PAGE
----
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Examining Lincoln's Mindset in the Election of 1864
Transcript of Examining Lincoln's Mindset in the Election of 1864
Blind Memorandum (August 23, 1864)
#8 on the list of 150 Most Teachable Lincoln Documents
Washington, Aug. 23, 1864.
This morning, as for some days past, it seems exceedingly probable that this Administration will not be re-elected. Then it will be my duty to so co-operate with the President elect, as to save the Union between the election and the inauguration; as he will have secured his election on such ground that he can not possibly save it afterwards.
Letter to Albert Hodges (April 4, 1864)
#7 on the list of 150 Most Teachable Lincoln Documents
My dear Sir: ....
``I am naturally anti-slavery. If slavery is not wrong, nothing is wrong. I can not remember when I did not so think, and feel. And yet I have never understood that the Presidency conferred upon me an unrestricted right to act officially upon this judgment and feeling. It was in the oath I took that I would, to the best of my ability, preserve, protect, and defend the Constitution of the United States. I could not take the office without taking the oath. Nor was it my view that I might take an oath to get power, and break the oath in using the power. I understood, too, that in ordinary civil administration this oath even forbade me to practically indulge my primary abstract judgment on the moral question of slavery. I had publicly declared this many times, and in many ways. And I aver that, to this day, I have done no official act in mere deference to my abstract judgment and feeling on slavery. I did understand however, that my oath to preserve the constitution to the best of my ability, imposed upon me the duty of preserving, by every indispensable means, that government---that nation---of which that constitution was the organic law. Was it possible to lose the nation, and yet preserve the constitution? By general law life and limb must be protected; yet often a limb must be amputated to save a life; but a life is never wisely given to save a limb. I felt that measures, otherwise unconstitutional, might become lawful, by becoming indispensable to the preservation of the constitution, through the preservation of the nation. Right or wrong, I assumed this ground, and now avow it. I could not feel that, to the best of my ability, I had even tried to preserve the constitution, if, to save slavery, or any minor matter, I should permit the wreck of government, country, and Constitution all together.
Embattled Democrats nominated former Union General George McClellan nominated to run on the Democratic ticket in 1864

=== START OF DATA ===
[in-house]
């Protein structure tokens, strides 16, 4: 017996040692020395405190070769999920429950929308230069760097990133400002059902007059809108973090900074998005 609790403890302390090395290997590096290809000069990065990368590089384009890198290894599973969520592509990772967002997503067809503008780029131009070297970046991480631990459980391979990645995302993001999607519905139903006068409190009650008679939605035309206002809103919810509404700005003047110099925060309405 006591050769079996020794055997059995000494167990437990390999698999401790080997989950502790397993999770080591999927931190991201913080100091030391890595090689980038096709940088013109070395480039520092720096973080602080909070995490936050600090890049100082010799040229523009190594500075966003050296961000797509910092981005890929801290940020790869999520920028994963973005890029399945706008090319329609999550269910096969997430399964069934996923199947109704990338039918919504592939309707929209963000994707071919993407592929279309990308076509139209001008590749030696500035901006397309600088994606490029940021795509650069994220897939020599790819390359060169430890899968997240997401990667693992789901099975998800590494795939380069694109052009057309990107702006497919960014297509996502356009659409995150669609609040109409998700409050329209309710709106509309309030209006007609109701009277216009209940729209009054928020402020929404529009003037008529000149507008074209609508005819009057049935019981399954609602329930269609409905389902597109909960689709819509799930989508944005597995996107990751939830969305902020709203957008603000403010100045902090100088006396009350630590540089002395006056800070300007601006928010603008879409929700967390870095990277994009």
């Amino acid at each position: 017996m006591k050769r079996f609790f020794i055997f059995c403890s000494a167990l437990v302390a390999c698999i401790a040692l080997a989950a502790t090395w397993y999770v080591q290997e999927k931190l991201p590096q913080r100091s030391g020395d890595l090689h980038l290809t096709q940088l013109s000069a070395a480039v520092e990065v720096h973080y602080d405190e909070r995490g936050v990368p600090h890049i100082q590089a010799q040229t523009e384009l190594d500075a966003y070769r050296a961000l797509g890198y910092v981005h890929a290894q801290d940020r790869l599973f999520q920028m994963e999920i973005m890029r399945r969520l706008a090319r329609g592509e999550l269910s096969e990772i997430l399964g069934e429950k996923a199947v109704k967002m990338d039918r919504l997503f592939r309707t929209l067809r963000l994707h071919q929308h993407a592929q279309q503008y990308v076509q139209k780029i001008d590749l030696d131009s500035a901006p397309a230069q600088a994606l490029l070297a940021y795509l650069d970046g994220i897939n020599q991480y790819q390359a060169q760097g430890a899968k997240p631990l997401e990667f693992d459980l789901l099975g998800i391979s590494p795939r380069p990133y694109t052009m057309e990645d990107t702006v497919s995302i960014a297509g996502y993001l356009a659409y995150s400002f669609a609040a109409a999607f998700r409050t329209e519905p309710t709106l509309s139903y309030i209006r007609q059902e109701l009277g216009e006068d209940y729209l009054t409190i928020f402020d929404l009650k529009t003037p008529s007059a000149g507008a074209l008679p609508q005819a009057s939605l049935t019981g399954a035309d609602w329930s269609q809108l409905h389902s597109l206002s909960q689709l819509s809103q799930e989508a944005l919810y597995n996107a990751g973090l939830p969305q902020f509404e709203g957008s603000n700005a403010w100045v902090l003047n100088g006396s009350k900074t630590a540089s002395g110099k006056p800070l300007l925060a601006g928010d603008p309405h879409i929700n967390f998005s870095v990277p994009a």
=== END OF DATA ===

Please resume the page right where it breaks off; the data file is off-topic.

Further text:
McClellan would state "the vast majority of our people, whether in the Army& Navy or at home would with me hail the unbounded joy the permanent restoration of peace...without the effusion of another drop of blood."
Allen C. Guelzo, Lincoln:A Short Introduction, 2009 p.119
J. W. Alden to George Thompson, July 14, 1864 (Alden opposes Lincoln's reelection) click on slides below to magnify
Answer the Essential Question using the following excerpts to complete this DBQ analysis in a 5 paragraph essay following instructors rubric.
Essential Question: During the summer of 1864, to what extent would northern voters doubt Lincoln's chances to be reelected to the Presidency of the United States?
A quick tutorial to write a DBQ-
By August 1864, the outlook was so grim for the Republicans that Thurlow Weed wrote William H. Seward,
"Ten or eleven days since, I told Mr Lincoln that his re-election was an impossibility.... The People are wild for Peace. They are told that the President will only listen to terms of Peace on condition Slavery be 'abandoned.'"
Letter to Lincoln
from NY Times Editor
In a letter written to Lincoln on August 22, 1864, the New York Times editor, Henry J. Raymond advocated making a proffer of peace to President Davis "on the sole condition of acknowledging the supremacy of the Constitution, — all other questions to be settled in convention of the people of all the States:"
"If the proffer were accepted (which I presume it would not be,) the country would never consent to place the practical execution of its details in any but loyal hands, and in those we should be safe.
If it should be rejected, (as it would be,) it would plant seeds of disaffection in the South, dispel all the delusions about peace that previal in the North, silence the clamorous & damaging falsehoods of the opposition, take the wind completely out of the sails of the Chicago craft, reconcile public sentiment to the War, the draft, & the tax as inevitable necessities, and unite the North as nothing since firing on Fort Sumter has hitherto done."
From "Henry J. Raymond to Abraham Lincoln, August 22, 1864 (Political affairs)," Page 4.
Are there any Lincoln' Followers?
A single term had become traditional, no President since Jackson had served a second term. In a letter to Elihu Washburne, in October 1863, Lincoln confided-
"A second term would be a great honor and a great labor, which together, perhaps I would not decline if tendered."
Abraham Lincoln: A Biography, Benjamin P. Thomas. 1952, p.409
Lincoln Response to Re-Election Victory Serenade (Nov. 10, 1864)
It has long been a grave question whether any government, not too strong for the liberties of its people, can be strong enough to maintain its own existence, in great emergencies.